Rather than immediately get a vet to look at Ebony and then, assuming the vet agreed that she was medically hopeless and suffering, perform the euthanasia, MAS staff put her on a dolly, wheeled her to a cage in the kill-holding room and left her there.  A staff member entered a note in her records indicating she was a “high priority euthanasia”.  But it was after 4 pm and apparently high priority means something other than HIGH PRIORITY at MAS, at least after 4pm.  Ebony was left alone in a cage to suffer until she finally died at some point before someone on the next morning shift noted she was dead.

I have held my own elderly, frail, weak dogs in my arms at the end of their lives.  I have carried them, sometimes in blankets, as gently as possible, knowing every movement is painful for them.  It makes my stomach turn to think of MAS putting 20 pound Ebony on a dolly and wheeling her to a cage. Leaving her there alone, in pain, surrounded by the smells and sounds of fear from the other dogs awaiting death, makes my heart hurt.  She must have been confused and frightened on top of her physical torment.  I dread to think how long every minute of those dark hours must have seemed before death finally arose from the cold concrete to embrace her.

But as awful as all of that is to imagine, the thing that pissed me off was the solitary vet note entered in Ebony’s records:

ebony med note Passed while sleeping.  Excuse fucking me?  THIS is the vet note?  Not, “none of us here are doing our jobs so we just left this pet to rot” or “appears to have groaned in agony all night long, alone in the dark while we cashed our paychecks” but the ever so peaceful sounding “passed while sleeping”.  So tranquil.  Almost like a service at a spa.  A spa for death.

That is some first class enabling/criminal cover up there.  I guess practice makes perfect.

Fire these outrageous excuses for animal care professionals already.  Every one of them.  Then prosecute them using the same standards as would be used against any citizen who intentionally left a dog to suffer like this.  This is hardly the first time.  And until the citizens of Memphis take a stand, it won’t be the last.

I hope your 15 years on this earth were beautiful and happy, Ebony.  I’m sorry your death at MAS was so needlessly cruel.  There are such things as monsters and you should not have had to find that out at the hour of your greatest need.  How many more, Memphis?

(Thanks Lou Ann.)

Discussion: End of Life Decisions

As we rally against the needless killing of shelter pets for convenience, we sometimes tend to skip meaningful discussion on true euthanasia for our own pets.  This is such an important issue to explore as it is often complicated and always heartbreaking.  One way to lift the veil is by sharing our experiences, something I have tried to do on the blog each time one of my own pets dies.  I am inviting readers to share their experiences, questions and thoughts on the subject in the comments.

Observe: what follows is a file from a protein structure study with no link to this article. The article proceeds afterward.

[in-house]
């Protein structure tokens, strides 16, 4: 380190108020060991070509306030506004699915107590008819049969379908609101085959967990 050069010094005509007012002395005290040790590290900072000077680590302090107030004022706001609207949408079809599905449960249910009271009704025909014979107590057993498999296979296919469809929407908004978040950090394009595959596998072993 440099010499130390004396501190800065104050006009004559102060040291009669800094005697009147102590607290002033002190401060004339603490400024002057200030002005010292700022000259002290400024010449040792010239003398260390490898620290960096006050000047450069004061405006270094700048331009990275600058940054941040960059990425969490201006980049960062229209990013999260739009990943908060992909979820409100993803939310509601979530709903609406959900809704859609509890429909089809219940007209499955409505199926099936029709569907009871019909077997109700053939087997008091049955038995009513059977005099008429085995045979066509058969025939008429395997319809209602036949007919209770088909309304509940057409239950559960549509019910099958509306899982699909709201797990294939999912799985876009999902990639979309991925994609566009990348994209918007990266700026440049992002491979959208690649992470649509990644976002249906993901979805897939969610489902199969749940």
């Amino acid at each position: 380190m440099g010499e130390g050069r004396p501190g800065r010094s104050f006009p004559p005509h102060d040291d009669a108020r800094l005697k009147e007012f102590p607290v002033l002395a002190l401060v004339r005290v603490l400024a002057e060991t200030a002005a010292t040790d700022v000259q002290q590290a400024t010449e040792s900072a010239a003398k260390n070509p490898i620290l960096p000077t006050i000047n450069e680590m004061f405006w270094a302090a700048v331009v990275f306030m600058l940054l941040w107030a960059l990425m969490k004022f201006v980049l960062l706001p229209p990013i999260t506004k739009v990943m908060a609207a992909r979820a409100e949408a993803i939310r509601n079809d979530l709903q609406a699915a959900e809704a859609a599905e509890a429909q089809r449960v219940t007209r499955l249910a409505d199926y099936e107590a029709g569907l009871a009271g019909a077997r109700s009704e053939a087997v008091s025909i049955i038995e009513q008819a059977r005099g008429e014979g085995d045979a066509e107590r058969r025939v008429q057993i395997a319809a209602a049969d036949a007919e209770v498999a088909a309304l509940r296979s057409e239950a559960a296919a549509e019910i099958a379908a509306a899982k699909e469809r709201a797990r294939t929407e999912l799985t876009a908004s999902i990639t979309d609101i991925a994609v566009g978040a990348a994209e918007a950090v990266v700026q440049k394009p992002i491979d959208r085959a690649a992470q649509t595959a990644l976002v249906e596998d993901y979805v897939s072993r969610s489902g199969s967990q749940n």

For myself, one of the questions I have struggled with regarding euthanasia is timing.  I know this is a common challenge for pet owners.  None of us wants to wait too long but of course we don’t want to make the decision too soon either.  With some pets, I have questioned myself on both accounts – that is, wondering if I waited too long and if I should have waited a little longer.  Hearing other people’s experiences has been very helpful to me and I hope this discussion will be helpful to others.  I will pose some questions to get the ball rolling but please feel welcome to share any related thoughts that are on your mind.

  • In euthanizing a pet, how much have you relied on input from your veterinarian?  Do you feel that ultimately, only you know when it’s time, due to the bond you have with your pet?
  • Have you ever made a decision to provide hospice care for a pet and allow the pet to die at home?  If yes, were you closely involved with a vet during the process and do you wish you had – or had not – been?
  • Have you ever scheduled a euthanasia appointment with your vet in advance and then spent a final special day with your pet or do you typically end up at the emergency clinic during the night?
  • What about when you die – do you have a plan in place to provide care for your pets once you are gone?  Is there any reliable way to protect them from being seized by animal control and killed for convenience after your death?

Funky Cold Medina Co

At the time public pressure brought by an animal advocate forced the Medina Co pound in Ohio to stop gassing cats, it was believed that the shelter staff did an admirable job caring for dogs.  After all, the facility boasts a 92% live release rate for dogs.  But records obtained via FOIA request appear to show that many of the dogs who were euthanized last year at Medina Co received less than the amount of Fatal Plus indicated on the label.  For example, a 50 pound dog being euthanized by IV injection with Fatal Plus should receive no less than 5 cc according to label instructions.  But many dogs whose weights were recorded as 50 pounds by Medina Co received only 4 cc of Fatal Plus with one 50 pound dog receiving just 3 cc.  Several dogs weighing 60 pounds also received the 4 cc dose.  This is a serious problem according to an animal euthanasia expert in Ohio:

The Medina County animal control officers “need to be relieved of duty pending a thorough investigation of their qualifications and ability to do their jobs,” David Balz, Ohio-certified euthanasia instructor and director of the Wyandot County Humane Society, wrote Thursday in an email to The Plain Dealer. “I would not trust them to work in my shelter, in any capacity, under any circumstances, let alone that of euthanasia technicians.”